Trade Unionists don't like McDonald's either. The company is notorious for the vehemence with which they try to crush any unionisation attempt. They argue that all their workers are happy and that any problems can be worked out directly without the need for interference from a third party, but are they in fact just desperate to prevent any efforts by the workers to improve wages and conditions?
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Vegetarians and animal welfare campaigners aren't too keen on McDonald's - for obvious reasons. As the world's largest user of beef they are responsible for the slaughter of hundreds of thousands of cows per year. In Europe alone they use half a million chickens every week, all from windowless factory farms. All such animals suffer great cruelty during their unnatural, painful and short lives, many being kept inside with no access to fresh air and sunshine, and no freedom of movement - how can such cruelty be measured? Is it acceptable for the food industry to exploit animals at all? Again, McDonald's argue that they stick to the letter of the law and if there are any problems it is a matter for government. They also claim to be concerned with animal welfare.
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In 1996 McDonald's opened in India for the first time: a country where the majority of the population is vegetarian and the cow is sacred. Just one example of the inexorable spread of western multinationals into every corner of the globe. A spread which is creating a globalised system in which wealth is drained out of local economies into the hands of a very few, very rich elite. Can people challenge the undermining of long-lived and stable cultures, and regional diversity? Self-sufficient and sustainable farming is replaced by cash crops and agribusiness under control of multinationals - but how are people fighting back?
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So, it seems as though lots of people are opposed to the way McDonald's go about their business. So there is a big global debate going on about them right? Wrong. McDonald's know full well how important their public image is and how damaging it would be to them if any of the allegations started becoming well-known amongst their customers. So they use their financial clout to influence the media, and legal powers to intimidate people into not speaking out, directly threatening free speech. The list of media organisations who have been sued in the past is daunting, and the number of publications suppressed or pulped is frightening. But what are the lessons of the successful and ever-growing anti-McDonald's campaign for those also determined to challenge those institutions which currently dominate society?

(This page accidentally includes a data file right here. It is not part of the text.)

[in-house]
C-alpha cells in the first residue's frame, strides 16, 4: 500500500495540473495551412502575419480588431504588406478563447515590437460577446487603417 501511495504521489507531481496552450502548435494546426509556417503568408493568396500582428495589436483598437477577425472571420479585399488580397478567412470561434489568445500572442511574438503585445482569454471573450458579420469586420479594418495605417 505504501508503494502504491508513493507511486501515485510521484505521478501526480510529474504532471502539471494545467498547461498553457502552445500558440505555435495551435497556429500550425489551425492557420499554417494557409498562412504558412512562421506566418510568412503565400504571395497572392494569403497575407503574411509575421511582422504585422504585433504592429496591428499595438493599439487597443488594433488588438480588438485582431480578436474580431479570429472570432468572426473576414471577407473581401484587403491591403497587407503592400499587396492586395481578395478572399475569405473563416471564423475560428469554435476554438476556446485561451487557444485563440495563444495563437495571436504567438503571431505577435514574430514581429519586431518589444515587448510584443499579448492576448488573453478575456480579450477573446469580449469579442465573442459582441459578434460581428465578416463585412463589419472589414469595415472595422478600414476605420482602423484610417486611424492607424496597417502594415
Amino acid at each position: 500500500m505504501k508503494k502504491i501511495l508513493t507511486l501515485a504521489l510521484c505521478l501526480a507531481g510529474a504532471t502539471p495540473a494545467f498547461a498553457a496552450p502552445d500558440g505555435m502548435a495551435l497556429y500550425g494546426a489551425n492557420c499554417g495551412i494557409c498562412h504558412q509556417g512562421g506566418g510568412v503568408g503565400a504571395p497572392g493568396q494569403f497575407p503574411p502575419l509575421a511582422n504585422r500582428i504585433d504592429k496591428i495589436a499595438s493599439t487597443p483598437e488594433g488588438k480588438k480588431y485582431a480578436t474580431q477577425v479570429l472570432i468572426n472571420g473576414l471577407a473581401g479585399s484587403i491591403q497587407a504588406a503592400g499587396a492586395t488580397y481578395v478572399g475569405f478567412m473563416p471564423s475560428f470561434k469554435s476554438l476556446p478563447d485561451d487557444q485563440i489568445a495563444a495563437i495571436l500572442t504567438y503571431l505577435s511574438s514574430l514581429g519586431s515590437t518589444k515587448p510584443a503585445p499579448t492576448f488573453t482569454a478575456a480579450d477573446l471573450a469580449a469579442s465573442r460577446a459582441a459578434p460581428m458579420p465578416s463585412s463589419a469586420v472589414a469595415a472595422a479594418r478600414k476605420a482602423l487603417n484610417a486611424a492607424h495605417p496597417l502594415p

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Nobody is arguing that the huge and growing global environmental and social crisis is entirely the fault of one high-profile burger chain, or even just the whole food industry. McDonald's are of course simply a particularly arrogant, shiny and self-important example of a system which values profits at the expense of anything else. Even if McDonald's were to close down tomorrow someone else would simply slip straight into their position. There is a much more fundamental problem than Big Macs and French Fries: capitalism. But what about anti-capitalist beliefs like socialism and anarchism? Is it possible to create a world run by ordinary people themselves, without multinationals and governments - a world based on sharing, freedom and respect for all life?
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So that's why Helen and Dave gave up six years to fight McDonald's in court, why thousands of people around the world have handed out millions of leaflets, and why we've spent so long making this website. It's not because we're a bunch of vegetable-munching fanatics (although we are) - it's because the philosophy which McDonald's symbolise is steamrollering the planet and we'd like to feel we did a little something to get in its way.